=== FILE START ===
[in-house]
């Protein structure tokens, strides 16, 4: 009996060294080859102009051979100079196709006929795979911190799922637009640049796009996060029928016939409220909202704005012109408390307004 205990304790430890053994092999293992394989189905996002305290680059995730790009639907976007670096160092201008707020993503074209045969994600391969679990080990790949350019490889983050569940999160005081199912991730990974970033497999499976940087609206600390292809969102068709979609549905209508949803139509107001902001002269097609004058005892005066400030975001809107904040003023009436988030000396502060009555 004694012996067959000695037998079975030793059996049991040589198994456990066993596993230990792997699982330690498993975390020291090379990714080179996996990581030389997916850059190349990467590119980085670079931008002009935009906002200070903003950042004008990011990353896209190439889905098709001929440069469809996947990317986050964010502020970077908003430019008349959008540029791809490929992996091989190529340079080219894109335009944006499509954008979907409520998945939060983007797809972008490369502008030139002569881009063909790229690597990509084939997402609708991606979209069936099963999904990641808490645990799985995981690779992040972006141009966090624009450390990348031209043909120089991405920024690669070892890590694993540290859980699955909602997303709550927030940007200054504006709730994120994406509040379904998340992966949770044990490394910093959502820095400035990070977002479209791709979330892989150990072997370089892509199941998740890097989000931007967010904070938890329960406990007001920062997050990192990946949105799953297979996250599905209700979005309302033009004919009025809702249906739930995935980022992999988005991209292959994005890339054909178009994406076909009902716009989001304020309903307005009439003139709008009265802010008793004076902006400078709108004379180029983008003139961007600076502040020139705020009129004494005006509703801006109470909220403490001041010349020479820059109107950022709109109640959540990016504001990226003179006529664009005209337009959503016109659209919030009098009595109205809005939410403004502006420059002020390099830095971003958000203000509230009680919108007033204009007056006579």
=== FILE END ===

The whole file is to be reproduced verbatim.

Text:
[in-house]
């Protein structure tokens, strides 16, 4: 009996060294080859102009051979100079196709006929795979911190799922637009640049796009996060029928016939409220909202704005012109408390307004 205990304790430890053994092999293992394989189905996002305290680059995730790009639907976007670096160092201008707020993503074209045969994600391969679990080990790949350019490889983050569940999160005081199912991730990974970033497999499976940087609206600390292809969102068709979609549905209508949803139509107001902001002269097609004058005892005066400030975001809107904040003023009436988030000396502060009555 004694012996067959000695037998079975030793059996049991040589198994456990066993596993230990792997699982330690498993975390020291090379990714080179996996990581030389997916850059190349990467590119980085670079931008002009935009906002200070903003950042004008990011990353896209190439889905098709001929440069469809996947990317986050964010502020970077908003430019008349959008540029791809490929992996091989190529340079080219894109335009944006499509954008979907409520998945939060983007797809972008490369502008030139002569881009063909790229690597990509084939997402609708991606979209069936099963999904990641808490645990799985995981690779992040972006141009966090624009450390990348031209043909120089991405920024690669070892890590694993540290859980699955909602997303709550927030940007200054504006709730994120994406509040379904998340992966949770044990490394910093959502820095400035990070977002479209791709979330892989150990072997370089892509199941998740890097989000931007967010904070938890329960406990007001920062997050990192990946949105799953297979996250599905209700979005309302033009004919009025809702249906739930995935980022992999988005991209292959994005890339054909178009994406076909009902716009989001304020309903307005009439003139709008009265802010008793004076902006400078709108004379180029983008003139961007600076502040020139705020009129004494005006509703801006109470909220403490001041010349020479820059109107950022709109109640959540990016504001990226003179006529664009005209337009959503016109659209919030009098009595109205809005939410403004502006420059002020390099830095971003958000203000509230009680919108007033204009007056006579």